The summer months are when many churches host Vacation Bible School, summer camps, and other events. While most of the staff’s focus has been on preparing for Easter up until now, schools will be letting out within the next month or so.

If you haven’t started planning summer activities yet, here are a few quick tips to help you get started.

Tip No. 1: Keep it simple

It’s tempting to pack the summer months full of activities to reach everyone (parents, kids, teens, single adults, college and career, and more). What often ends up happening is we stuff the calendar with events, then we can’t find enough volunteers to pull it all off (since many people are taking vacations throughout the summer), and wear out the staff to compensate.

Instead, identify one to three events that have historically had the highest participation and best outcomes at your church. Focus your time, energy, and resources on making those few events amazing and give everyone a chance to breathe over the summer.

Tip No. 2: Start planning now

Ideally, you started planning for summer events in January. However, since that doesn’t always happen, now is the second-best time to get started.

Assign someone to be the event planner and main point of contact for each event. That person should then gather a team of staff and volunteers to develop the theme, identify necessary tasks, and start checking items off that list to make the event possible.

Tip No. 3: Talk with key behind-the-scenes department leaders

Finance, facilities, and communications tend to get overlooked in the beginning stages of planning a church event. That’s unfortunate, since without their support you’re going to have a tough time making this event a success.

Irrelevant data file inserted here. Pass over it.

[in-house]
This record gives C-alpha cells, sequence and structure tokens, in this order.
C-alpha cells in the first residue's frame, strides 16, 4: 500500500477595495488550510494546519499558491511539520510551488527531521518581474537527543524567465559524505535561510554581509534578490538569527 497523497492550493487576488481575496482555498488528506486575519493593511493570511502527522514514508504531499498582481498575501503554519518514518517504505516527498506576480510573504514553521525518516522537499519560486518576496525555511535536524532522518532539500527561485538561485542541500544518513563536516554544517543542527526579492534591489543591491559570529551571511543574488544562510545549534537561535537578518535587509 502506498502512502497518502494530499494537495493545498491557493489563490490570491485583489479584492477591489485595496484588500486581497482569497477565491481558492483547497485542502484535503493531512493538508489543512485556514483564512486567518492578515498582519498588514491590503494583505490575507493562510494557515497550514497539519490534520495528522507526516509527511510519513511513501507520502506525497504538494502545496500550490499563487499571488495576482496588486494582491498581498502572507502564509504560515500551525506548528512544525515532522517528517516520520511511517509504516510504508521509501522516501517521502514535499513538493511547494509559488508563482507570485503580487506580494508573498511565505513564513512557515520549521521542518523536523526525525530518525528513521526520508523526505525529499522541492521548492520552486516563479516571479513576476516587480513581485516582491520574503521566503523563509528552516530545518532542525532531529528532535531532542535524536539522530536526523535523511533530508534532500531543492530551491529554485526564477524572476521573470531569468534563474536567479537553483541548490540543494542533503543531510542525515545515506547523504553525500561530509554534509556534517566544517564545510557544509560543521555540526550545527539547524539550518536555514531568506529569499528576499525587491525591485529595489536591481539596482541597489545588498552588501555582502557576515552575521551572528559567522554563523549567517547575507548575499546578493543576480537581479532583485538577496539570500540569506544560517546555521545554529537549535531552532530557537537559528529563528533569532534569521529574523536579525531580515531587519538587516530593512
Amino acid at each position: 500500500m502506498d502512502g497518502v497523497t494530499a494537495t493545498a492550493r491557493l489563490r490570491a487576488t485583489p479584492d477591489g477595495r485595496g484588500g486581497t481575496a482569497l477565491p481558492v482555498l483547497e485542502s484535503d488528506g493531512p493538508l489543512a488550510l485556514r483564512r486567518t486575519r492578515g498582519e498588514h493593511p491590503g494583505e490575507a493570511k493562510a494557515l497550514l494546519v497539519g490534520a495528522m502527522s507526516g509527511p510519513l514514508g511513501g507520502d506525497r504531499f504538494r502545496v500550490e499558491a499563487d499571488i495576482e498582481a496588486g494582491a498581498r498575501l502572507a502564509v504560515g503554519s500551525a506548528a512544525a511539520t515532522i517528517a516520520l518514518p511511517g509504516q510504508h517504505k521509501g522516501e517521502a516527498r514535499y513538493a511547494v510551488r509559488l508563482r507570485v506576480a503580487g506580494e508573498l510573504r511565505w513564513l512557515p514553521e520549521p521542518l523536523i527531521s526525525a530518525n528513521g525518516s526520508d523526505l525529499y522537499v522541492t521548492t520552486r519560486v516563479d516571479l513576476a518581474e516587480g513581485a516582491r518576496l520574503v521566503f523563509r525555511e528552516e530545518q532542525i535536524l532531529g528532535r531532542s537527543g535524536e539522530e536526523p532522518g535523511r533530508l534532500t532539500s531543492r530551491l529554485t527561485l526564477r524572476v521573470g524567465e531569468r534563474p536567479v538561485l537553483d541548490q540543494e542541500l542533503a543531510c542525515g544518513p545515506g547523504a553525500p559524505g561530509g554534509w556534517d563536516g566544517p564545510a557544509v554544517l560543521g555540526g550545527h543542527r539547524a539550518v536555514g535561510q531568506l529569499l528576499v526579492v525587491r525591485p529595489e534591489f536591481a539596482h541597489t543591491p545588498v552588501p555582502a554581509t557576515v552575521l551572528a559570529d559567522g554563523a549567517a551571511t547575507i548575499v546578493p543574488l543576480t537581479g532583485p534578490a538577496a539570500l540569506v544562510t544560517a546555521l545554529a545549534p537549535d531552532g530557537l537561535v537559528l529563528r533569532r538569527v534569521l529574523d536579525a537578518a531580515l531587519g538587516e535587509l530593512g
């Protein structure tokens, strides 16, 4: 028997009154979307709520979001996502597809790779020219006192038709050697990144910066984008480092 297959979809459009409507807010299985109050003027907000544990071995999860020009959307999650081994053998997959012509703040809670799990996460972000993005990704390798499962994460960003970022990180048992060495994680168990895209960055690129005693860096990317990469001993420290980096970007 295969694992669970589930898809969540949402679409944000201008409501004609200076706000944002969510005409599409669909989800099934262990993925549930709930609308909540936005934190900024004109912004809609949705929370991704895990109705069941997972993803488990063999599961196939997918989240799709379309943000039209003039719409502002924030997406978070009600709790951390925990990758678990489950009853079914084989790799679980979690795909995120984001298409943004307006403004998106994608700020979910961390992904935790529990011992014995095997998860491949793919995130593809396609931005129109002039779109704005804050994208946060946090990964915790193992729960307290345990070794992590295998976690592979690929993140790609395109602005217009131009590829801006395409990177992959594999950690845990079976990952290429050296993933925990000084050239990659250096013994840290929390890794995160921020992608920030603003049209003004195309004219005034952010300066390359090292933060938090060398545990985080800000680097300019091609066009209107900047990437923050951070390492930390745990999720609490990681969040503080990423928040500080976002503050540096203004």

As soon as you’re considering dates for an event, talk with the facilities manager to see if there are any other events or maintenance activities planned at the church facility (in the areas you’ll need to use) on those dates. Next, talk with the finance director to see if there’s money allocated in the budget for this event.

Also, ask if the budget included the assumption that people would pay to participate in this event or not (and if so, at what price). Finally, talk with the communications director to discuss how to promote this event, when to start promoting it, what information they need to develop promotional materials, and when they need those details.

Tip No. 4: Invite volunteers to participate

One challenge with hosting events in the summer is having enough volunteers since many people take summer vacations. If you start inviting people to serve now, you have a much better chance of getting their assistance than if you wait until they’ve already made vacation plans.

Hosting events during the summer can help boost weekend attendance and attract new people to your church. However, due to the nature of summer schedules, it’s best to avoid cramming too much onto the calendar. Focus on a few highly successful events now and start preparing for more activities in the fall and winter months.